“We’ve gotten away from the real meaning of food, and the power of food,” Michael Pollan told us in a December 2013 interview. The famous food author has helped spur a movement encouraging people to return to using whole, real ingredients in home-cooked meals. He is known for touting a primary rule about food and eating: Eat food, not too much, mostly plants.
This famous food author insists there’s much to be gained from sitting around the table and sharing a home-cooked meal.
So-called “cheap” energy sources will have a high cost for future generations.
We have been told that we live in a threshold age of energy production, an era when industrialized nations are poised to migrate from the combustion of fossil fuels to a solar- and wind-powered, renewable energy future. That has been the political assurance of the Obama administration and the appealing scenarios served up by energy futurists, even from the marketing departments of the large oil and gas corporations which today call the tune on energy policy.
Students at Marymount University in Arlington, Virginia worked together to construct a rain garden outside of their library. The idea took root to help reduce pollution levels in water runoff and to improve water quality on campus. Learn more in this short film about the benefits—both environmental and educational—of their unique garden.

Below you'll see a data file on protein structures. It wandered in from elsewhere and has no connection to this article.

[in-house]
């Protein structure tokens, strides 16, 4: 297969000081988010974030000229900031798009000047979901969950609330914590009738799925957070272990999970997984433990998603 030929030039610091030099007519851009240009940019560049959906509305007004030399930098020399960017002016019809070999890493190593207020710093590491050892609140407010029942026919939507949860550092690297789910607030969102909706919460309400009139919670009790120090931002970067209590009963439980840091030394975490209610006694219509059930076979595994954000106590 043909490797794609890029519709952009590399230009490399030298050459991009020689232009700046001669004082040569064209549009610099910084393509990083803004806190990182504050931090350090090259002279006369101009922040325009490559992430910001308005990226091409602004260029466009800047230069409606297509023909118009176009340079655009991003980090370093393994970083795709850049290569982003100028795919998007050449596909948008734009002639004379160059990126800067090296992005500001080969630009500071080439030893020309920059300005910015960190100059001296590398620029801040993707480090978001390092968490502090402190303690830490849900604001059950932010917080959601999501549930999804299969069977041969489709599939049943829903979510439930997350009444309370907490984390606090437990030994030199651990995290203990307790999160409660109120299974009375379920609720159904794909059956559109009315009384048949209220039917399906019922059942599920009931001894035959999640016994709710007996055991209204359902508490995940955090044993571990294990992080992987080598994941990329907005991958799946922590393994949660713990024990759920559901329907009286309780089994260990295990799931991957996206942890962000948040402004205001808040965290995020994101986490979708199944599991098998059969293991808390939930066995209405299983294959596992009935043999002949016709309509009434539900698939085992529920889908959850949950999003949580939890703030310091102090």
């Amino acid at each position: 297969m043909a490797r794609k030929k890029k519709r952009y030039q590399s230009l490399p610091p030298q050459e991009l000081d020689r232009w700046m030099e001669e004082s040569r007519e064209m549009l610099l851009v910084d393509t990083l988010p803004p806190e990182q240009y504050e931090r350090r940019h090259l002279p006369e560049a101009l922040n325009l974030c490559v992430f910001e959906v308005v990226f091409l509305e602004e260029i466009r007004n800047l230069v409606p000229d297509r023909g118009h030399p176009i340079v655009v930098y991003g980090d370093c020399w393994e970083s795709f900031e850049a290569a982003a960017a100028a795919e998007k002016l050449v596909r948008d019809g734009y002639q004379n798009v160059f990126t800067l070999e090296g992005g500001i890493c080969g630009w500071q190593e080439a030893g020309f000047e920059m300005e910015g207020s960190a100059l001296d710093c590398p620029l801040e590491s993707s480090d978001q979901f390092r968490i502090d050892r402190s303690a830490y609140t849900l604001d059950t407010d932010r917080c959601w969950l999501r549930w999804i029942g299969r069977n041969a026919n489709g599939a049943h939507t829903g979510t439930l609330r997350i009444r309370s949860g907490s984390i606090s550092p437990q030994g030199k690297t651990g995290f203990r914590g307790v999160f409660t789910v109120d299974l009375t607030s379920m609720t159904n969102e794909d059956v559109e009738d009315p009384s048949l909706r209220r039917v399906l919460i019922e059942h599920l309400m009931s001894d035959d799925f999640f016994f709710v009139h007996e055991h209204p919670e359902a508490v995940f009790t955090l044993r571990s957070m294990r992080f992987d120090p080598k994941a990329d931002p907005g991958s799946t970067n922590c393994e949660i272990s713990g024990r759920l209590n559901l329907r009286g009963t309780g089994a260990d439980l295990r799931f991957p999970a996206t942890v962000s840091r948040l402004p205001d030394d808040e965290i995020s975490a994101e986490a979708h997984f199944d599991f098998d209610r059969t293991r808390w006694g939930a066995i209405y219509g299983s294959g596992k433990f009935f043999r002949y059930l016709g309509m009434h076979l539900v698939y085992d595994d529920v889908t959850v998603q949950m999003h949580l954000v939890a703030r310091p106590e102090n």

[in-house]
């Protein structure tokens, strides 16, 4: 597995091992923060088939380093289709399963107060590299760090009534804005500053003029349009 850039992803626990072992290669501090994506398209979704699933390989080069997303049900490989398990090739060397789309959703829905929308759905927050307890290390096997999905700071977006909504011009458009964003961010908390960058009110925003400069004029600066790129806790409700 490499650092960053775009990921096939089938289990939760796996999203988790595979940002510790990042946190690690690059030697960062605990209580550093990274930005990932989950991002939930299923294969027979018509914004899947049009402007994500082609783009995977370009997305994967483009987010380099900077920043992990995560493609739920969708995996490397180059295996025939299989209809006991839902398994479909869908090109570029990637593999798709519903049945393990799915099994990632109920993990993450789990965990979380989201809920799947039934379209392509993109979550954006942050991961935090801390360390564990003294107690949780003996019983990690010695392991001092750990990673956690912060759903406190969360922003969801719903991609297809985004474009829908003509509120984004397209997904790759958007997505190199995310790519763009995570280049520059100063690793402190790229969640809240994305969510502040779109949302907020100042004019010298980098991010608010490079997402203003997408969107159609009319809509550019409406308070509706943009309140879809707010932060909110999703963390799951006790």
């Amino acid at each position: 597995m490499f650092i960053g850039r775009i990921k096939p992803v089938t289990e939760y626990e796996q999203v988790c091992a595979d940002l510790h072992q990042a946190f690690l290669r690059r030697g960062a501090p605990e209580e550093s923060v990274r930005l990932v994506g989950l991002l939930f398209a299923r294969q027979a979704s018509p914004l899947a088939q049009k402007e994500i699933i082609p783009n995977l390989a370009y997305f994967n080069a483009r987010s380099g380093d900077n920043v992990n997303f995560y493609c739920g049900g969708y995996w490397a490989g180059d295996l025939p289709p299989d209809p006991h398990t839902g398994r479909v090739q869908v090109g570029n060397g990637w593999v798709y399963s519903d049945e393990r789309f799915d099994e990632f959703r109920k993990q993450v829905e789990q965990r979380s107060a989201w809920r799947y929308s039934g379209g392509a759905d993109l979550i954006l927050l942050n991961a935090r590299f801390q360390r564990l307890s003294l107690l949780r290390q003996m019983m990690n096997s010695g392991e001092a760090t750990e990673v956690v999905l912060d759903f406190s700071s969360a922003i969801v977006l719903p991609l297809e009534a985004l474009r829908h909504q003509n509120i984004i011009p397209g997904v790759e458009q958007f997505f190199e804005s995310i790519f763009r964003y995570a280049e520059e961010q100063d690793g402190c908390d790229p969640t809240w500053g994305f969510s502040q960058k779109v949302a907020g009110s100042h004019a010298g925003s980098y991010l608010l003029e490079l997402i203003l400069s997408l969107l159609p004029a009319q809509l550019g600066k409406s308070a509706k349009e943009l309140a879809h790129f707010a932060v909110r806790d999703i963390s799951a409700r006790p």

Care for all human life begins with protecting our planet.
Unlike today’s humans, bees rock at living in harmony with creation.
Perhaps only the global drug trade has been less scrutinized than the $70 billion annual market in conventional weapons. The world community took a significant step toward changing that situation in April when it approved the historic global Arms Trade Treaty (ATT) that will for the first time attempt to set limits on arms transfers between states and non-state actors.
Those least responsible for our flood of climate change concerns are bearing the brunt of the storm.
A year after the twin blows of Hurricane Irene and the great Halloween nor’easter, New Yorkers were treated to what must surely be the worst revival to ever hit the Great White Way. In painfully familiar waves, two vast storms hit town in late October and early November. The devastation wrought by Hurricane Sandy went far beyond Irene’s worst, and the follow-up nor’easter a week later only added to the region’s misery as thousands endured a second week without power or heat.